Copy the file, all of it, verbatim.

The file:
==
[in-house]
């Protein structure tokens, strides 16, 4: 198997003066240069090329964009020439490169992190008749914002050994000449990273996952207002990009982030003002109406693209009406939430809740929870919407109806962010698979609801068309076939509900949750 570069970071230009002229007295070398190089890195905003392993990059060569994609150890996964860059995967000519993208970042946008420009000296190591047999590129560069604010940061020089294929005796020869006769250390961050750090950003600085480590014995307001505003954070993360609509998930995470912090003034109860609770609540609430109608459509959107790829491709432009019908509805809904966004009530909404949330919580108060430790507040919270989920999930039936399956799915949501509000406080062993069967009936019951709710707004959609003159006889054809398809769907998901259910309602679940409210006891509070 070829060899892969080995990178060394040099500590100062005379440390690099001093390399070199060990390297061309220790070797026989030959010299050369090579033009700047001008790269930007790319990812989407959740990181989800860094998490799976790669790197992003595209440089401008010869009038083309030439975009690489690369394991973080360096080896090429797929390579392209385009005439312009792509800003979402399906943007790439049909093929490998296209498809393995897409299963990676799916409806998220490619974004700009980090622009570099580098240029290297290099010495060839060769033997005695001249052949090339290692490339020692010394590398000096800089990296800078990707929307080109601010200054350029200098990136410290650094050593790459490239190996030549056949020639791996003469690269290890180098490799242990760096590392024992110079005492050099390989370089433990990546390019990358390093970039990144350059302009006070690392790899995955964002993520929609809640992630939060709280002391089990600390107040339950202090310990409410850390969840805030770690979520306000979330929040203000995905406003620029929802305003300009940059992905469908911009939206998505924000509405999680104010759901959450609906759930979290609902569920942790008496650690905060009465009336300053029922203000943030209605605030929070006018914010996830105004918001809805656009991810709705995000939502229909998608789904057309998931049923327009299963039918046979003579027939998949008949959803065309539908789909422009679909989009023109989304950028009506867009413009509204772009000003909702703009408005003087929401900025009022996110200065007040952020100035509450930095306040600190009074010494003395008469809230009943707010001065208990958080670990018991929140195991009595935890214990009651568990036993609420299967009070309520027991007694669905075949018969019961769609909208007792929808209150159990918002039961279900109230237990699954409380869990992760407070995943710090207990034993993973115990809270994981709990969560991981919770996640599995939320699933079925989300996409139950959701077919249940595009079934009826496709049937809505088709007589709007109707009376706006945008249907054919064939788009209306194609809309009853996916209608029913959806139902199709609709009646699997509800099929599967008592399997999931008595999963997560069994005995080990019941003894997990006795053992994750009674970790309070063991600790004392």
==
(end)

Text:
[in-house]
């Protein structure tokens, strides 16, 4: 198997003066240069090329964009020439490169992190008749914002050994000449990273996952207002990009982030003002109406693209009406939430809740929870919407109806962010698979609801068309076939509900949750 570069970071230009002229007295070398190089890195905003392993990059060569994609150890996964860059995967000519993208970042946008420009000296190591047999590129560069604010940061020089294929005796020869006769250390961050750090950003600085480590014995307001505003954070993360609509998930995470912090003034109860609770609540609430109608459509959107790829491709432009019908509805809904966004009530909404949330919580108060430790507040919270989920999930039936399956799915949501509000406080062993069967009936019951709710707004959609003159006889054809398809769907998901259910309602679940409210006891509070 070829060899892969080995990178060394040099500590100062005379440390690099001093390399070199060990390297061309220790070797026989030959010299050369090579033009700047001008790269930007790319990812989407959740990181989800860094998490799976790669790197992003595209440089401008010869009038083309030439975009690489690369394991973080360096080896090429797929390579392209385009005439312009792509800003979402399906943007790439049909093929490998296209498809393995897409299963990676799916409806998220490619974004700009980090622009570099580098240029290297290099010495060839060769033997005695001249052949090339290692490339020692010394590398000096800089990296800078990707929307080109601010200054350029200098990136410290650094050593790459490239190996030549056949020639791996003469690269290890180098490799242990760096590392024992110079005492050099390989370089433990990546390019990358390093970039990144350059302009006070690392790899995955964002993520929609809640992630939060709280002391089990600390107040339950202090310990409410850390969840805030770690979520306000979330929040203000995905406003620029929802305003300009940059992905469908911009939206998505924000509405999680104010759901959450609906759930979290609902569920942790008496650690905060009465009336300053029922203000943030209605605030929070006018914010996830105004918001809805656009991810709705995000939502229909998608789904057309998931049923327009299963039918046979003579027939998949008949959803065309539908789909422009679909989009023109989304950028009506867009413009509204772009000003909702703009408005003087929401900025009022996110200065007040952020100035509450930095306040600190009074010494003395008469809230009943707010001065208990958080670990018991929140195991009595935890214990009651568990036993609420299967009070309520027991007694669905075949018969019961769609909208007792929808209150159990918002039961279900109230237990699954409380869990992760407070995943710090207990034993993973115990809270994981709990969560991981919770996640599995939320699933079925989300996409139950959701077919249940595009079934009826496709049937809505088709007589709007109707009376706006945008249907054919064939788009209306194609809309009853996916209608029913959806139902199709609709009646699997509800099929599967008592399997999931008595999963997560069994005995080990019941003894997990006795053992994750009674970790309070063991600790004392």